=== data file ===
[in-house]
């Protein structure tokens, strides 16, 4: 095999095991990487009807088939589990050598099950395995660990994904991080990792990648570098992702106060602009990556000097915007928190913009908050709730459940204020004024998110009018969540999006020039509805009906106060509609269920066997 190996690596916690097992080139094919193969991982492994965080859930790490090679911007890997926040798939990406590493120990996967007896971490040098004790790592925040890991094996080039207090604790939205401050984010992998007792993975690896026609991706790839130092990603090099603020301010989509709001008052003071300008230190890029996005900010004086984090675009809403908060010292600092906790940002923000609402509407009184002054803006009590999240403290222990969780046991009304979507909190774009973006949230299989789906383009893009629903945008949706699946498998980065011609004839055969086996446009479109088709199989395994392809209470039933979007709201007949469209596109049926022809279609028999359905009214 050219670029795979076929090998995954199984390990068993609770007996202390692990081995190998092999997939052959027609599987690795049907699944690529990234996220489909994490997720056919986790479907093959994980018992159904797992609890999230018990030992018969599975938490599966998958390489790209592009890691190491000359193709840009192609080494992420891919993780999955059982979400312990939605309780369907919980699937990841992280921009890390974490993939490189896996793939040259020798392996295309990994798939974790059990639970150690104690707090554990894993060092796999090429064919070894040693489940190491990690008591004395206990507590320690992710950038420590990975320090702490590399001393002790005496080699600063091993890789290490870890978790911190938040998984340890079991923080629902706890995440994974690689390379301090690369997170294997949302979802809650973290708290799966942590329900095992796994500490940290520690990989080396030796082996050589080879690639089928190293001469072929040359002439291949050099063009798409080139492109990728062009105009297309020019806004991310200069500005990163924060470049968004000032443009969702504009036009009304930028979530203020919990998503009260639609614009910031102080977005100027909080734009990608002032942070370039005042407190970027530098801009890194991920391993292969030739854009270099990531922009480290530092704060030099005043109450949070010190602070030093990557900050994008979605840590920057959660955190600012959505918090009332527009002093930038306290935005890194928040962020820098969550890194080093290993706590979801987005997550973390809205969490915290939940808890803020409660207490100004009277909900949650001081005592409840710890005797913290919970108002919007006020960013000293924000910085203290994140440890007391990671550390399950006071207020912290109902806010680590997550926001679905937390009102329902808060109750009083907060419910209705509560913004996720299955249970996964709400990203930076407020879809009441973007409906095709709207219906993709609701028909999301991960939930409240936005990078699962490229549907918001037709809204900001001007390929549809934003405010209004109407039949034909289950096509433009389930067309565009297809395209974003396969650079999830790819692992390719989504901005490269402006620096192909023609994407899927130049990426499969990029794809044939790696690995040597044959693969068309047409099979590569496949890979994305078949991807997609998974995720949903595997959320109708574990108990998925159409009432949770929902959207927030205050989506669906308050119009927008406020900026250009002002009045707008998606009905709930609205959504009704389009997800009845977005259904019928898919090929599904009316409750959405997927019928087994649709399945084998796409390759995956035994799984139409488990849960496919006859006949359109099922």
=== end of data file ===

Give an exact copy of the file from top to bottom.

[in-house]
């Protein structure tokens, strides 16, 4: 095999095991990487009807088939589990050598099950395995660990994904991080990792990648570098992702106060602009990556000097915007928190913009908050709730459940204020004024998110009018969540999006020039509805009906106060509609269920066997 190996690596916690097992080139094919193969991982492994965080859930790490090679911007890997926040798939990406590493120990996967007896971490040098004790790592925040890991094996080039207090604790939205401050984010992998007792993975690896026609991706790839130092990603090099603020301010989509709001008052003071300008230190890029996005900010004086984090675009809403908060010292600092906790940002923000609402509407009184002054803006009590999240403290222990969780046991009304979507909190774009973006949230299989789906383009893009629903945008949706699946498998980065011609004839055969086996446009479109088709199989395994392809209470039933979007709201007949469209596109049926022809279609028999359905009214 050219670029795979076929090998995954199984390990068993609770007996202390692990081995190998092999997939052959027609599987690795049907699944690529990234996220489909994490997720056919986790479907093959994980018992159904797992609890999230018990030992018969599975938490599966998958390489790209592009890691190491000359193709840009192609080494992420891919993780999955059982979400312990939605309780369907919980699937990841992280921009890390974490993939490189896996793939040259020798392996295309990994798939974790059990639970150690104690707090554990894993060092796999090429064919070894040693489940190491990690008591004395206990507590320690992710950038420590990975320090702490590399001393002790005496080699600063091993890789290490870890978790911190938040998984340890079991923080629902706890995440994974690689390379301090690369997170294997949302979802809650973290708290799966942590329900095992796994500490940290520690990989080396030796082996050589080879690639089928190293001469072929040359002439291949050099063009798409080139492109990728062009105009297309020019806004991310200069500005990163924060470049968004000032443009969702504009036009009304930028979530203020919990998503009260639609614009910031102080977005100027909080734009990608002032942070370039005042407190970027530098801009890194991920391993292969030739854009270099990531922009480290530092704060030099005043109450949070010190602070030093990557900050994008979605840590920057959660955190600012959505918090009332527009002093930038306290935005890194928040962020820098969550890194080093290993706590979801987005997550973390809205969490915290939940808890803020409660207490100004009277909900949650001081005592409840710890005797913290919970108002919007006020960013000293924000910085203290994140440890007391990671550390399950006071207020912290109902806010680590997550926001679905937390009102329902808060109750009083907060419910209705509560913004996720299955249970996964709400990203930076407020879809009441973007409906095709709207219906993709609701028909999301991960939930409240936005990078699962490229549907918001037709809204900001001007390929549809934003405010209004109407039949034909289950096509433009389930067309565009297809395209974003396969650079999830790819692992390719989504901005490269402006620096192909023609994407899927130049990426499969990029794809044939790696690995040597044959693969068309047409099979590569496949890979994305078949991807997609998974995720949903595997959320109708574990108990998925159409009432949770929902959207927030205050989506669906308050119009927008406020900026250009002002009045707008998606009905709930609205959504009704389009997800009845977005259904019928898919090929599904009316409750959405997927019928087994649709399945084998796409390759995956035994799984139409488990849960496919006859006949359109099922």